WITH ” SPECIALS ” IN AMERICA
OUR outlook on sporting motoring in this country is very different from that which prevails in America. In this country our enthusiasts are staunch followers of the ” real motoring” creed, they were mostly brought up on ” tradition” and, personally, we are glad that this is so. Some people who barely remember cars like the ” Prince Henry” Vauxhall and ” 30/98 ” Vauxhall and 3-litre Bentley and side-valve Aston Martin were coming into being, have just recently been enthusiastically talking of the exploits of certain American speed wizards with cars which a contemporary terms ” tin-can racers.” When these British youngsters, who mostly have quite decent ideas about sports motor-cars, and who would never tolerate imitation racing numbers and dummy hub-caps on their cars, ask why we do not produce as good results with special cars in this country, an explanation seems to be clue. It appears that these so-called “tincan racers” are raced at meetings staged at Mojave desert, over a dry-lake course. Entries come in from twenty-eight clubs and may number several hundreds. Those who enter are mostly fairly hard-up and they do achieve some wonderful
results. For instance, if we can rely on reported performances, at one of these meetings a home-built four-cylinder car with a stock-type engine clocked 132 M.p.h., an £80 racer recorded nearly 190 m.p.h., a special model-B Ford achieved 111 m.p.h. and a virtually 929 Ford managed over 108 m.p.h. Lots of cheap and ingenious entries exceed 100 m.p.h. Entries are confined to cars with an American production engine as a basis and twin o.h.c. heads are barred. We are quite ready to grant the ingenuity of it all and hand it out to these drivers, who produce very sensational speeds from queer cars and who accept, it appears, free camshaft regrinds and other aids to increased speed in lieu of money prizes and trophies. But do not let us lose our sense of sane perspective. How many of these cars would satisfy the scrutineer at a British race or speed-trial ? They are cars built for a flat-out quarter-mile, flying start sprint. I doubt their reliability. ID this country our amateurs tune well known marques, or build special cars up from components having a wealth of tradition behind them, and incorporating well proven engineering principals. Moreover, they run in events calling for road qualities, such as good acceleration, safe braking, and correct road holding. Even cars built for sheer speed are required to last at least three full Brookland’s laps. Our home-brewed or home-tuned racing-cars not only look like motor-cars but they behave, and can be used, like motor-cars. Geared up for a quarter-mile sprint and timed only at full speed I am confident that lots of British sports-cars, costing very little to buy second-hand, would rival most of the American tin-can racers which the Southern Californian Timing Association lures to Mojave. And they would still be reasonably reliable for at least the duration of a Brookland’s race and he possessed of tiny engines by comparison. When you get excited about what S.C.T.A. members achieve, remember that their aim is the simple one of beating the watch over a _flying quarter-mile. Our own, more serious, certainly more classic meetings at Shelsley, Prescott, Lewes and suchlike venues, call for much greater deeds, both of driving and engineering skill. Even granting the flying quarter-mile and all that it permits in the way of freak tuning, gearratios and fairing, I should like to know more of McAfee’s 132 m.p.h. with a four cylinder car. 182 m.p.h. is fast and sensationally so from a basically stock motor of non-racing design that could not have been of much over 4-litres capacity,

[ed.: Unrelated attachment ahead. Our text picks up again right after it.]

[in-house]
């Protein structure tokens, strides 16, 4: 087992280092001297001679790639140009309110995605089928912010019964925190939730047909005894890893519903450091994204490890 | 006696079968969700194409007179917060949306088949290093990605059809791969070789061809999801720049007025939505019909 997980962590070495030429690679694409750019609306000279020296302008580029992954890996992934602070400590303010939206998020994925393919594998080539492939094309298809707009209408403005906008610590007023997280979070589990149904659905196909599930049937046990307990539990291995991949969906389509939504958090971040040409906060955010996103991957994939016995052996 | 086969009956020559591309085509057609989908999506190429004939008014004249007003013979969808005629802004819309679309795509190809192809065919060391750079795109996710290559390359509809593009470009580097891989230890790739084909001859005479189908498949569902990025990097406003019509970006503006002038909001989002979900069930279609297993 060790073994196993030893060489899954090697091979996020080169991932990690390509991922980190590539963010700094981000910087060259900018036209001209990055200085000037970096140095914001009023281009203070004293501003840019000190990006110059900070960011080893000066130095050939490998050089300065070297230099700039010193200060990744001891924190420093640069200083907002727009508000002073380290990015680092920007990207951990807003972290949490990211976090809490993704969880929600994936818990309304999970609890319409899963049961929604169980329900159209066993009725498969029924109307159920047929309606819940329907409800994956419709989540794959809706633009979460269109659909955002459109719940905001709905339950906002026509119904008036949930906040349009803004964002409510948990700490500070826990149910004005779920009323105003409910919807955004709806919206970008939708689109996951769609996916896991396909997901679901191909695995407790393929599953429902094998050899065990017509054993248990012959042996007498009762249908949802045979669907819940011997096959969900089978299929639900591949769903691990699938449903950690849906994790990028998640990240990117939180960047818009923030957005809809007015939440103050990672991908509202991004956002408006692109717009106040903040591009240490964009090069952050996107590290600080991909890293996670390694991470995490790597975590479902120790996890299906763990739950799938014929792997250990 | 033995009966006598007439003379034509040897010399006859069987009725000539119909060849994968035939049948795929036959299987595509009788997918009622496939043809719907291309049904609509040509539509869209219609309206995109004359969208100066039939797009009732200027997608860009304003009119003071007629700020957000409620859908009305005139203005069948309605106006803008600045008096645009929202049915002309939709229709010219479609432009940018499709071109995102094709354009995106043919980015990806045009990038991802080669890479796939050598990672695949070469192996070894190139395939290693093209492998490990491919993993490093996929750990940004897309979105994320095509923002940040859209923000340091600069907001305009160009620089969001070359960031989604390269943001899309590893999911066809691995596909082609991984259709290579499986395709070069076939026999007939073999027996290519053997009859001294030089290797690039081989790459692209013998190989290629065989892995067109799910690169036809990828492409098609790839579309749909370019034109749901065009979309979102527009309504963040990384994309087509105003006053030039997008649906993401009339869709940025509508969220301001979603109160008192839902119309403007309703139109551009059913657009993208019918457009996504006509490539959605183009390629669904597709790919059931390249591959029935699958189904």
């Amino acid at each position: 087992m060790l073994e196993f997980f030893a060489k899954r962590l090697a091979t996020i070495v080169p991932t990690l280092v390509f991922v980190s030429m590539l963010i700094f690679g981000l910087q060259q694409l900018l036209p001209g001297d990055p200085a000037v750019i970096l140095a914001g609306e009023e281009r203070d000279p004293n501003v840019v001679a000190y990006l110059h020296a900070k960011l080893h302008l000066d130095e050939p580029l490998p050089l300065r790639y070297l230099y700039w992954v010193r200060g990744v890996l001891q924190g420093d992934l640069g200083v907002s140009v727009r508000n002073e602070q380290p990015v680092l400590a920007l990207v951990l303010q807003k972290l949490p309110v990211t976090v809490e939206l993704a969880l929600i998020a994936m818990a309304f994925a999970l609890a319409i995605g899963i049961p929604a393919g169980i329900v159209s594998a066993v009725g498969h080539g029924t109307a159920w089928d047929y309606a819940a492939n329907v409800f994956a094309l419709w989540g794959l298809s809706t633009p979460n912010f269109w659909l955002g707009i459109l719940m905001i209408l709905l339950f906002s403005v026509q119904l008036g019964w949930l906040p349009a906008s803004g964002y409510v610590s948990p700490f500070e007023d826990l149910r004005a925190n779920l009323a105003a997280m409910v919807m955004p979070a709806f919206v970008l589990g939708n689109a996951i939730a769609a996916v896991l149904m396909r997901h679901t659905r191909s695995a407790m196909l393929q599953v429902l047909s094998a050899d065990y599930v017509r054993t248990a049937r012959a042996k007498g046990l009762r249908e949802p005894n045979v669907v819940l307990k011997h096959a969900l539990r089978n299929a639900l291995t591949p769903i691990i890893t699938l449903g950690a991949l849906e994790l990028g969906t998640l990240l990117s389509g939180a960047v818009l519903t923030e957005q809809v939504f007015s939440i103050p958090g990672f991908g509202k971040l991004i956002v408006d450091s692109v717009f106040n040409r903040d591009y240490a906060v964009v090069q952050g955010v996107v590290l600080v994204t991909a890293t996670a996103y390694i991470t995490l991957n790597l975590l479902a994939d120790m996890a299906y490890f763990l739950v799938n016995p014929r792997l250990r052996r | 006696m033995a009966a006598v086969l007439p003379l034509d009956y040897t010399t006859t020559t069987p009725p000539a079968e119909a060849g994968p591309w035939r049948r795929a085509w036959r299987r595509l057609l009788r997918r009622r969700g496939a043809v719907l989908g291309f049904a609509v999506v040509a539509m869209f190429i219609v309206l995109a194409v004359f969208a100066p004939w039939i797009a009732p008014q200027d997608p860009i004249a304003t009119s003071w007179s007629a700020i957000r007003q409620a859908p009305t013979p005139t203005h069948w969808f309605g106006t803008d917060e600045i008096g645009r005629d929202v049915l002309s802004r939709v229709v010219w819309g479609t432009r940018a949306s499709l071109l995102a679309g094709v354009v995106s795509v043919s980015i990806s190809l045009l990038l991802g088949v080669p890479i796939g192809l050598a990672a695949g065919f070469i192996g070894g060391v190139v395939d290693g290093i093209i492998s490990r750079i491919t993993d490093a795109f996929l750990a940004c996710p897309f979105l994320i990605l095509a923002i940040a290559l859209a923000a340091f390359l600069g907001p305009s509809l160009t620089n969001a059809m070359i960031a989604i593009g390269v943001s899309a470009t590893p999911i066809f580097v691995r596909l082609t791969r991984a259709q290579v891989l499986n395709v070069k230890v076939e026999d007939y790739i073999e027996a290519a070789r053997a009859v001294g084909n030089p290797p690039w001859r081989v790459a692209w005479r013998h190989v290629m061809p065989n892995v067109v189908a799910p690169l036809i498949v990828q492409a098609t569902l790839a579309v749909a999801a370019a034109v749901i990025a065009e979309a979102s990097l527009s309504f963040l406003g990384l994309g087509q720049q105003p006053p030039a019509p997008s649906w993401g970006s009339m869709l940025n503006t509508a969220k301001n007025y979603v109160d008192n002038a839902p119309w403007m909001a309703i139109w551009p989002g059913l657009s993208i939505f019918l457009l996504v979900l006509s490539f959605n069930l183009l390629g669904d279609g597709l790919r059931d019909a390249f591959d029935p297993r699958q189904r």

if it was anything like as big. It is faster than most present-day outer-circuit cars, and it is almost as good as was the 8-litre Leyland-Thomas in its heyday a dozen years ago. For the rest, these tin-can cars do what they do by grace of the conditions under which they run and we need not hide away our M.G.’s, Austins, Altas and Rileys in shame. Wouldn’t you prefer your M.G. Car Club, and Bugatti Owner’s Club and Vintage S.C.C. and Kent & Sussex L.C.C. to the “Night Fliers,” ” Gophers,” “Sidewinders,” “Comets,” ” 90-mile-anhourers,” ” Idlers,” ” Road-runners,” and the rest ? Even if you had built a 2 to 1 top-geared Humber Snipe with a compression ratio that would make Bourne blush and Mr. 13arimar rub his hands with glee . . .